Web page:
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Is Beeswax Vegan? The Gist of the Debate (+ 5 Vegan Alternatives)

Is beeswax vegan?
Foto: CC0 / Pixabay / Zichrini

Whether beeswax is vegan or not really depends on your definition of veganism. Read on to find out what there is to consider.

Whether beeswax is a cruelty-free and vegan product is sometimes debated. On one hand, the product is all natural, made by honey bees to construct their homes and store the honey they create (honeycomb). The beeswax does not contain dead bees, nor does it directly cause their death, so it is considered by most a vegetarian product at the least.

However, others argue that the bees must be removed from their homes and are thus deprived of both their safety and food source to obtain the beeswax, which makes it a non-vegan product. They claim that beeswax has only been obtained by exploiting the bees and also removes a product they would otherwise use.

A further complication lies in the fact that beeswax has now become so popular that it is an ingredient in many items such as polish, lip balms, and candles and is thus mass produced. Harvesting enough beeswax for this million-dollar industry means that honeybees are exploited further for mass production.

To many, this large-scale exploitation makes beeswax a non-vegan product.

Beeswax Isn’t Vegan — in Most Definitions

To decide whether you want to use beeswax or buy product that contain it, you need to decide what veganism means to you. Read our guide to help you out with that: What Does Veganism Mean and Is the Diet for You?

According to, for example, vegan food excludes “every food of animal origin” and they acknowledge that the “meaning of vegan can extend beyond food”. According to this, beeswax is not a vegan product.

The Vegan Society offers a more detailed definition:

“Veganism is a philosophy and way of living which seeks to exclude—as far as is possible and practicable—all forms of exploitation of, and cruelty to, animals for food, clothing or any other purpose; and by extension, promotes the development and use of animal-free alternatives for the benefit of animals, humans and the environment. In dietary terms it denotes the practice of dispensing with all products derived wholly or partly from animals.”

According to this definition, you might feel that beeswax can indeed be a vegan product — if it is harvested in a way that does not harm or exploit the bees. It is inarguable, however, that the beeswax is removed from the beehive with the bees consent and that the removal is not in their interest, no matter how carefully it is being done.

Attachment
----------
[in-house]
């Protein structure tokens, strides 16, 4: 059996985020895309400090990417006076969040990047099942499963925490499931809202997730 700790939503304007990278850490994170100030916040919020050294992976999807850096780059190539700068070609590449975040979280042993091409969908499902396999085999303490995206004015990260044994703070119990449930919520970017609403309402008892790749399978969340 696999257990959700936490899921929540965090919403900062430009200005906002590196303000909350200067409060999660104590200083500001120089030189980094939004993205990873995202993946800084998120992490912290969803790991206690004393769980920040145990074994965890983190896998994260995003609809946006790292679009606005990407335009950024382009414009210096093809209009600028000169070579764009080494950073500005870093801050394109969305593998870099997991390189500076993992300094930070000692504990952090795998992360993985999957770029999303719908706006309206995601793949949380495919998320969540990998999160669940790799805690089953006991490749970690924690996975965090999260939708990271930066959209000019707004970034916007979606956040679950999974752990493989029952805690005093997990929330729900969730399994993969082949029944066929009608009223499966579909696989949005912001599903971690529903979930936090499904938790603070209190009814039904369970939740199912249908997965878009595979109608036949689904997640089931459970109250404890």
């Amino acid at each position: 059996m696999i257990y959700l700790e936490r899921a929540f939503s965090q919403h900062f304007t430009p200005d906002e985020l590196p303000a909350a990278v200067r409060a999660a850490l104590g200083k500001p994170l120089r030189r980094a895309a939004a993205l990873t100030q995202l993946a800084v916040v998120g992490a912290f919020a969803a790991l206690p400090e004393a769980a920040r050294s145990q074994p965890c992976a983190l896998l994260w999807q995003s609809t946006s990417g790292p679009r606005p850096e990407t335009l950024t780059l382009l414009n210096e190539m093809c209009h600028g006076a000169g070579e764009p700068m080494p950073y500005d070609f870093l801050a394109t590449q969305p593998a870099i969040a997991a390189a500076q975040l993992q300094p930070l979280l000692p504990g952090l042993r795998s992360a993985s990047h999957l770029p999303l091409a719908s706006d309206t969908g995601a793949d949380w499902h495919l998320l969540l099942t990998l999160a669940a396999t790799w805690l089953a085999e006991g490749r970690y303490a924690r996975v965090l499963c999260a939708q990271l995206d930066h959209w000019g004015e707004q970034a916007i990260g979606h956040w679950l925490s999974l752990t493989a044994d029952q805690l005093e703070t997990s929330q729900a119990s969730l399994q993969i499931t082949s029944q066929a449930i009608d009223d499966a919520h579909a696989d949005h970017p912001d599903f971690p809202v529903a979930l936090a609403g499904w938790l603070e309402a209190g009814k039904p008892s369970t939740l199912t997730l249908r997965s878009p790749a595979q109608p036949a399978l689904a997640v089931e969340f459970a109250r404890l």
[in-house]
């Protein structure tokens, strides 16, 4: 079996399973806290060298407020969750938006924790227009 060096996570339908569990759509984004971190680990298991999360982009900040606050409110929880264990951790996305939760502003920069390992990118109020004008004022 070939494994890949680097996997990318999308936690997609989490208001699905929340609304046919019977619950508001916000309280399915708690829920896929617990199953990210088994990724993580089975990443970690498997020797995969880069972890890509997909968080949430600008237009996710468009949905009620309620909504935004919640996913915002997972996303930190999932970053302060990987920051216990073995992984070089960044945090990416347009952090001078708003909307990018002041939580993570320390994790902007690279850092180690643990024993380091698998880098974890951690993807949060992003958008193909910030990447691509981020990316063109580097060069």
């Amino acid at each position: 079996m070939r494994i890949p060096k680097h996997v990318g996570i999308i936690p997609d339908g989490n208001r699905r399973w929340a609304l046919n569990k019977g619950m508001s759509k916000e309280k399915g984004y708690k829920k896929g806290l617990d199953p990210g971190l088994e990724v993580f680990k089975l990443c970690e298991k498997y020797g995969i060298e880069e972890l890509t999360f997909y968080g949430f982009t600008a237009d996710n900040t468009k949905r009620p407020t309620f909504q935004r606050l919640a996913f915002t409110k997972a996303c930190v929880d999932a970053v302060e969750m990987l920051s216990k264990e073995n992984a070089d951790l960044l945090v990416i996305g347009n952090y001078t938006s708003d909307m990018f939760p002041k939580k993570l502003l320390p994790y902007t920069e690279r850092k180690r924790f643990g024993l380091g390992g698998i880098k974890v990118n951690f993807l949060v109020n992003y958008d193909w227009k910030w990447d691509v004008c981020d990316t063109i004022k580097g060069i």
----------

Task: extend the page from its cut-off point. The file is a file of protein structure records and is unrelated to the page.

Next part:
What Is Beeswax Used For?

What is beeswax used for? Is it vegan?
What is beeswax used for? Is it vegan? (Foto: CC0 / Pixabay / karsten_madsen)

Beeswax has been used for hundreds of years. Today it is commonly used in many ways. Within the home, beeswax is used as a furniture or general polish, envelope sealer, to make candles, and as food wraps.

It is also commonly found in lip balms, body butters or lotions, soaps, mascaras, and balms for skin or beards. All of these uses (and many more) make beeswax a popular item for manufacturing at such a large quantity.

5 Vegan Alternatives to Beeswax

If you want to avoid using beeswax because it is not vegan and cruelty-free, try one of these alternatives.

  1. Sustainably harvested carnauba waxCarnauba wax is a common vegan replacement for beeswax in body lotions and mascaras, but should only be used if it is sustainably harvested. This wax is made from palm oil. The palm industry is a large contributor to deforestation, which is why you should only purchase carnauba wax if it is sustainable.
  2. Soy wax — Soy wax can be used in place of beeswax in candles or balms, however, like carnauba wax, should be only purchased if it is sustainably made. Soy is commonly genetically modified, so make sure you buy soy that has not been modified. Once you got your hands on sustainably produced soy wax, learn how to make soy candles at home.
  3. Bayberry wax — Bayberry wax is a vegan choice for replacing beeswax in candles. It is made by boiling the berries and taking the wax that surfaces.
  4. Candelilla wax — Candelilla wax can be used as a replacement for beeswax in balms and general polish or varnish. Buy the vegan alternative in health food stores or online.
  5. Plant oil — Many vegan-made plant oils such as coconut or olive oil can be used in body lotions and balms in place of beeswax. These have many benefits, including moisturizing your skin and hair. Be sure to buy organic online or in health food stores. Check out our guides on olive oil for your face, and coconut oil for your hair, as well as beards.

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